BIRPS deep seismic reflection studies of the British ... - David Smythe

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Sep 15, 1983 - Dyfed SY23 3DB, UK. The Western Isles-North Channel (WINCH) traverse (Fig. 1), ... are the Outer Isles Thrust, the Great Glen Fault Zone, the.

Reprinted from Nature, Vol. 305, No. 5931, pp. 206-210, September 15, 1983 © Macmillan Journals Ltd., 1983

BIRPS deep seismic reflection studies of the British Caledonides


~ 'or k:i' MOIST






10~S:.:-"::.. ------~




15 F MOHO Reflective Lower Crust

lapetus Suture(")

South Irish Sea . Lineament St. GJeorge .s Ch an ne1 BaSIn . - . Cardigan Bay BaSin '-..




-. "-,.""_---.' '\ " E 15s

50 km Kish


Basin ..1 ./:

10 \



MOHO OT---------------~~--~__r

Fig. Z Line drawing of unmigrated WINCH data. This is a synthesis of independent efforts by the individual authors to make the drawing as objective as possible. To convert time to approximate depth in kilometres multiply seconds by 3 (in the crust) and by 4 (in the mantle). Letters beside segments refer to profile location in Fig. 1.

15 H

G 15s Reflective Lower Crust MOHO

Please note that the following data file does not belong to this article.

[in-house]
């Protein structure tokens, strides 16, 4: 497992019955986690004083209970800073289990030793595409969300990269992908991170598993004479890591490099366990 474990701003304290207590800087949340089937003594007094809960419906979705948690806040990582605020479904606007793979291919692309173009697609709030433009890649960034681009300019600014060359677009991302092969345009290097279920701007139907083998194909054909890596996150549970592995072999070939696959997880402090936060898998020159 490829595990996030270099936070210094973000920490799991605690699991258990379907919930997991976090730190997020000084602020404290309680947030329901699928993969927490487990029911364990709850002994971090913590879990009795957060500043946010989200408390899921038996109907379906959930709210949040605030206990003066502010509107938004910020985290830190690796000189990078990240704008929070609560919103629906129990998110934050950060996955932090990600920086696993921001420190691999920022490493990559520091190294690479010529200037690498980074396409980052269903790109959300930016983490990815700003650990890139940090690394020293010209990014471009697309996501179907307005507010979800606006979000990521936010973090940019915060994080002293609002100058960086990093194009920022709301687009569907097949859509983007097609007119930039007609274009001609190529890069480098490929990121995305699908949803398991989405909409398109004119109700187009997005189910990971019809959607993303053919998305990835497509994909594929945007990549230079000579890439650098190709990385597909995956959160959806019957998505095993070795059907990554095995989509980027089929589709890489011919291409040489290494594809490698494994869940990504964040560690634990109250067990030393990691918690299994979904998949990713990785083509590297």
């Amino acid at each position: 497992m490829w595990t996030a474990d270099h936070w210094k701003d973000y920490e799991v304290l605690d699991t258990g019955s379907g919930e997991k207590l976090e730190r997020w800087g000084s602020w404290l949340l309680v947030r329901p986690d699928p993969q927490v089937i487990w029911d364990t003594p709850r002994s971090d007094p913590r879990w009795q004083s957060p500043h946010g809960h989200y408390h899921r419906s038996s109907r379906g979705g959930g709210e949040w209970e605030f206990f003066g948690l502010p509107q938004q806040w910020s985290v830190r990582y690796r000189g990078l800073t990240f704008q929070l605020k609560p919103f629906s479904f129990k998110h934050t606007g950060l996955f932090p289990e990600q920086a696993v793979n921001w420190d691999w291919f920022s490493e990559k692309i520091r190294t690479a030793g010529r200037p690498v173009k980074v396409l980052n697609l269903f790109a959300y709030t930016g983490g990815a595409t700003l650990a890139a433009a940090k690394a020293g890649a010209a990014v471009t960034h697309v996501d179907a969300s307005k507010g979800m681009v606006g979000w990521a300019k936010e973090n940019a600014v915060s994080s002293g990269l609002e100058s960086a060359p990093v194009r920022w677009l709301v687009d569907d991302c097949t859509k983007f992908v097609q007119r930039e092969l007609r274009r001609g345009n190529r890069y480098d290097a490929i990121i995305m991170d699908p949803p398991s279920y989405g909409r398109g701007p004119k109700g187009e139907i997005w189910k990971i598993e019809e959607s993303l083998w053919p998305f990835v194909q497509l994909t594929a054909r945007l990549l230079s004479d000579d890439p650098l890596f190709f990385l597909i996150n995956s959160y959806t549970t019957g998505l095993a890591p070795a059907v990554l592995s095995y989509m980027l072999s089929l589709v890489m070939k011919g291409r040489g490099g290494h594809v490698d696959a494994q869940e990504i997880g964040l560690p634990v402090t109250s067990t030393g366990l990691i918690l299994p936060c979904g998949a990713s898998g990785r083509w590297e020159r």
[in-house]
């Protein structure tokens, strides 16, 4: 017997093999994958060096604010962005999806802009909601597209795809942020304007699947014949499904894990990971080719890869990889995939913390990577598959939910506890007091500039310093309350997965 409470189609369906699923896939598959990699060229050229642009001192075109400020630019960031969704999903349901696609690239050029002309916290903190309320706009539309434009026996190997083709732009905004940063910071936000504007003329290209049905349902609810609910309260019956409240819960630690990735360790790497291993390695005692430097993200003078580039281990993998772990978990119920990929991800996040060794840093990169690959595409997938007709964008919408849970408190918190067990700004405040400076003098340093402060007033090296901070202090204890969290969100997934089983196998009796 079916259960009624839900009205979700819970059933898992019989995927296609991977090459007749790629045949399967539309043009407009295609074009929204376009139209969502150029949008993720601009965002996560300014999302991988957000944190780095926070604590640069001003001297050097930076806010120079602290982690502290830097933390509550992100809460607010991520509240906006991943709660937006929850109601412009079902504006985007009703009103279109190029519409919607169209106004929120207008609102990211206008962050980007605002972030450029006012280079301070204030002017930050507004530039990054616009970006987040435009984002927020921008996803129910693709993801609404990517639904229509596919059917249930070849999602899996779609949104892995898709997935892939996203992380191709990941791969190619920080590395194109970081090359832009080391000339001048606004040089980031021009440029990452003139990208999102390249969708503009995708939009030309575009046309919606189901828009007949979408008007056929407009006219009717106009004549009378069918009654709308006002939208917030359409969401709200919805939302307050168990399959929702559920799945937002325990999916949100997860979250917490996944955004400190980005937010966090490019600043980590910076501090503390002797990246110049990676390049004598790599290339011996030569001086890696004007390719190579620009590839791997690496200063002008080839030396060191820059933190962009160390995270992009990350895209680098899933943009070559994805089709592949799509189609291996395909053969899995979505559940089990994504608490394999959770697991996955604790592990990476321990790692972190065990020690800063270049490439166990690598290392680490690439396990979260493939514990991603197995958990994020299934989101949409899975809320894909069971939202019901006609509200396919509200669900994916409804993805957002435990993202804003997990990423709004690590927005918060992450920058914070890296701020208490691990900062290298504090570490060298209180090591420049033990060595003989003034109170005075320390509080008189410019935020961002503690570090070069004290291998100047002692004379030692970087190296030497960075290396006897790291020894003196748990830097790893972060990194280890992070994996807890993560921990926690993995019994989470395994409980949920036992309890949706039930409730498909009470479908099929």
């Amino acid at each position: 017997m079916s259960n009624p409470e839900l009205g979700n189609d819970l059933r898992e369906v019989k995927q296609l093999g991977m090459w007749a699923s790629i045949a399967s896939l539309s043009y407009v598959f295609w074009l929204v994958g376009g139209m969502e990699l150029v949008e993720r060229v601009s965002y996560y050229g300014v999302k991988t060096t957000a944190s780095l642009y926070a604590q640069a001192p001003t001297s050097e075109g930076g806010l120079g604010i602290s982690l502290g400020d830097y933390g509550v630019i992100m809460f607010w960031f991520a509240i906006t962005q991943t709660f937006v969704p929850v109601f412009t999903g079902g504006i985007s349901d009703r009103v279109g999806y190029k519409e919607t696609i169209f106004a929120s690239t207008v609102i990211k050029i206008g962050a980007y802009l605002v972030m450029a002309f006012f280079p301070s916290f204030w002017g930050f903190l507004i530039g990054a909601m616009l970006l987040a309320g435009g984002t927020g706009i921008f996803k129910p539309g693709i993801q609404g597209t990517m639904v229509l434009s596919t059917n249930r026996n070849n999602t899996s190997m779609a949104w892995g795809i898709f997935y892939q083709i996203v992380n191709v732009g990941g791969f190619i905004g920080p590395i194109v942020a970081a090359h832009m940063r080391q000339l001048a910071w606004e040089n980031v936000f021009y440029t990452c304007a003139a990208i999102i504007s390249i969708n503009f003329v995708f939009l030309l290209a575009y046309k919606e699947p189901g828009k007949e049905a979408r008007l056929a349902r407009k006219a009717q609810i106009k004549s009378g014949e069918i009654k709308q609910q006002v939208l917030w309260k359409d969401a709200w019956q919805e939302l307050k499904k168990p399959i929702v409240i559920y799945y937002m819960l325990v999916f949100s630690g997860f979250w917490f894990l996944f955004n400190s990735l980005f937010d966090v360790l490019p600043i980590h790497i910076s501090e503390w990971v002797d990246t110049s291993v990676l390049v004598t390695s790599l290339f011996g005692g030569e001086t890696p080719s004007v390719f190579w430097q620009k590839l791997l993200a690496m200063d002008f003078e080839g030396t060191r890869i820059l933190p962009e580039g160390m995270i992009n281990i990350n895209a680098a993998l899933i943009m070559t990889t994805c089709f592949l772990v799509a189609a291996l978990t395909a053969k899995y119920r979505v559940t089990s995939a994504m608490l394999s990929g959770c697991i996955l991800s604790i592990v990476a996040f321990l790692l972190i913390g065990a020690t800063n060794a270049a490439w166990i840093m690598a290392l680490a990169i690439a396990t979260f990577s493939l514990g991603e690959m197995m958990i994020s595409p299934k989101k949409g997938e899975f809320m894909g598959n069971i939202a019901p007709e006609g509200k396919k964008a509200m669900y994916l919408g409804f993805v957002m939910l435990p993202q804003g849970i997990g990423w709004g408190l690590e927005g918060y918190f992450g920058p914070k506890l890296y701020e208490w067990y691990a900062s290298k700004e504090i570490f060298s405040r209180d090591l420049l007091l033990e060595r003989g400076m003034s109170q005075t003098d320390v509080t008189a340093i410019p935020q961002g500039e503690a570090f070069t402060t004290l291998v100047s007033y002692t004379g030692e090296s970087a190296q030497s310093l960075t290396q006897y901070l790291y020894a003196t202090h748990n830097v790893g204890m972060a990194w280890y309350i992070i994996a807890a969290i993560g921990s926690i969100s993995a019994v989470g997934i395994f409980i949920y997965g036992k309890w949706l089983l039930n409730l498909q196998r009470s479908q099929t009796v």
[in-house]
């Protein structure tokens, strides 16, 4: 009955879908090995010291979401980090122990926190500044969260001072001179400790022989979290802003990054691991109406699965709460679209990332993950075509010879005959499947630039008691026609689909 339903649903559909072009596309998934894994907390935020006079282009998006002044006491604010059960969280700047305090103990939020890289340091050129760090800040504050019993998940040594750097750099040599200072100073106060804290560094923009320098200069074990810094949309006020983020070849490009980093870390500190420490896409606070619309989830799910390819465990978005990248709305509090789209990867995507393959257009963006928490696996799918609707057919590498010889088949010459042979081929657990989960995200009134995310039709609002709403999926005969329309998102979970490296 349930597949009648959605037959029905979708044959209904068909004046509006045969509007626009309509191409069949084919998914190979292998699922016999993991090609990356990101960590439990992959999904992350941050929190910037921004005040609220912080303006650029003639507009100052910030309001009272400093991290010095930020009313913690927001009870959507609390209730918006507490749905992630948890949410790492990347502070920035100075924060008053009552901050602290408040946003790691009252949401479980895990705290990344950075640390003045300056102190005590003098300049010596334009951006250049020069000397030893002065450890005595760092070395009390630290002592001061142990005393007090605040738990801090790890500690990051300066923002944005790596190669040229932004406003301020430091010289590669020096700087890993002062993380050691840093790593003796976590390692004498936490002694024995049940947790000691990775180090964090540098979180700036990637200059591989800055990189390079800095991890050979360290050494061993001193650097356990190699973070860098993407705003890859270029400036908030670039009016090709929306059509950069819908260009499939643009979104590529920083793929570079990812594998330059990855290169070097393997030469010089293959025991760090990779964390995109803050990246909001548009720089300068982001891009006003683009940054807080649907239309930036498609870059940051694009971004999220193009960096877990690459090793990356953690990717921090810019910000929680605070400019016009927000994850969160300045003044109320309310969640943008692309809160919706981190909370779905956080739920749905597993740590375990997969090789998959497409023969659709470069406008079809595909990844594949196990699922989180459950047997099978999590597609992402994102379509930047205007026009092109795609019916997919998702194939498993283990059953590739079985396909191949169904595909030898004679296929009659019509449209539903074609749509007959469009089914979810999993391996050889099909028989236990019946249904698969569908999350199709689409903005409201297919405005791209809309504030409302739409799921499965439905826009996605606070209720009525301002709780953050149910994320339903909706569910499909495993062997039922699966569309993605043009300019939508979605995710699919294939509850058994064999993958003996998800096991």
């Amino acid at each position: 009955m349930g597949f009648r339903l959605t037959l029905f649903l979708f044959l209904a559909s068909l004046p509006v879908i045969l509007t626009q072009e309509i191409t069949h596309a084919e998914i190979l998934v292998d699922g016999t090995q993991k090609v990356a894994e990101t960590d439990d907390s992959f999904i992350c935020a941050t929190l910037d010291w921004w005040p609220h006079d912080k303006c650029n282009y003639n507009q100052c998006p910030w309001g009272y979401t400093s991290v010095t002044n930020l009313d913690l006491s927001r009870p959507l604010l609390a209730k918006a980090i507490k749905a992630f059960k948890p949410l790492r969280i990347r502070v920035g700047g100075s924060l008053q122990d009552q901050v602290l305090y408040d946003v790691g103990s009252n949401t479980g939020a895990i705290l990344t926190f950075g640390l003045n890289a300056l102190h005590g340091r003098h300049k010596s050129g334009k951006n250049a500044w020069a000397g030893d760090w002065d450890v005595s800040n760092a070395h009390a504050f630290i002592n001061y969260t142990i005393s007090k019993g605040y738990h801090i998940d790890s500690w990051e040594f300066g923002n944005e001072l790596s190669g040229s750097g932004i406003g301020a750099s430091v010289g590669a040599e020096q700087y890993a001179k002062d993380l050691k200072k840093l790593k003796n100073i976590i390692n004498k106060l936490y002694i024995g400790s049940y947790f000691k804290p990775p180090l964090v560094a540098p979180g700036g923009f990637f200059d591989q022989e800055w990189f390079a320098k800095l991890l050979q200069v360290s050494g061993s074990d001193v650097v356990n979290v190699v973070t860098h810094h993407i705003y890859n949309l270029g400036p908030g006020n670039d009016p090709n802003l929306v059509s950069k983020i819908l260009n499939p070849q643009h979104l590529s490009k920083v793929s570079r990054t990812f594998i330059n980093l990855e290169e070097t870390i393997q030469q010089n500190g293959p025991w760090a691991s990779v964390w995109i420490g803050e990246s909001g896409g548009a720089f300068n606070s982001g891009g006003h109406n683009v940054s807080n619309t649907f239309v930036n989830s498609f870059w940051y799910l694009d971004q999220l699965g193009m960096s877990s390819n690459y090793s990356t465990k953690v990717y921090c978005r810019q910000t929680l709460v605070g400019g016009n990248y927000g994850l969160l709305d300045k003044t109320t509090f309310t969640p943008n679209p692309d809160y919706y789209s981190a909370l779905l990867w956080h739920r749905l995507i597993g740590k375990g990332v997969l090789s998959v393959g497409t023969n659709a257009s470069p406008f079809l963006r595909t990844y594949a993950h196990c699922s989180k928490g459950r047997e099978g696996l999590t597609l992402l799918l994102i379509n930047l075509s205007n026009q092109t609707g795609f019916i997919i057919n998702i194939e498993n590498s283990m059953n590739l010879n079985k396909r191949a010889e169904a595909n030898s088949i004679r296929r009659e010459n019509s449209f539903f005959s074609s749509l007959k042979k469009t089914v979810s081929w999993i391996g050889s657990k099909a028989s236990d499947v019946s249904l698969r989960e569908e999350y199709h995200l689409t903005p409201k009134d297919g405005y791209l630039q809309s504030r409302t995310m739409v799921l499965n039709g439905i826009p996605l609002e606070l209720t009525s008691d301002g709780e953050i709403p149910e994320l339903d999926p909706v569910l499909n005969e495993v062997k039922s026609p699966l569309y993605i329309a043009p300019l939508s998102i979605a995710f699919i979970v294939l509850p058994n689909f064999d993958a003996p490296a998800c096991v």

Irish Sea Lineament respectively) and were clearly formed by the reactivation of earlier compressional features. There are other examples on the MOIST profile!. The Solway Basin, although synclinal, also lies above the hanging-wall of the Iapetus Suture. WINCH provides important new information on the structure and behaviour of continental crust in general. The following conclusions can be drawn from initial inspection of the data. (1) Extensional features-several Mesozoic basins-were formed by reactivation of earlier Caledonian basement thrusts. A striking example is shown in Fig. 3. Thrusts are rejuvenated by simple normal movements on their hanging walls (such as the Minch and North Lewis Basins). A more elaborate form of rejuvenation, the 'domino' effect in which normal faults are formed by tilting and rotation of a series of subparallel earlier thrusts, is seen on MOIST along the offshore extension of the Moine Thrust Zone. Basins that formed by simple normal movements along earlier thrusts are also seen on COCORP data crossing the Coastal Plain of the eastern USA 8 • These observations complement inferences that currently active thrusts reactivate earlier normal faults along the Zagros Fold Bele. Because these basement thrusts are important to the structure and evolution of the sedimentary basins, study of the basement clearly is commercially advantageous. Mapping of basement reflectors could be carried out by the oil industry with minimal extra effort and expense if commercial seismic data were recorded to 7-10 s as a matter of course lO • (2) Acoustic boundaries on WINCH cannot be traced with certainty from the surface to the Moho or vice versa. The Outer Isles Thrust and South Irish Sea Lineament are well defined reflecting horizons in the upper crust which, however, seem to die out in the lower crust. These horizons therefore seem to be comparable with tlvusts seen on COCORP data, such as the Wind River Thrust in Wyoming!! and possibly the Mountain View Fault in Oklahoma 12 , which also cannot be traced to the Moho. The Iapetus Suture is an example of a marked contrast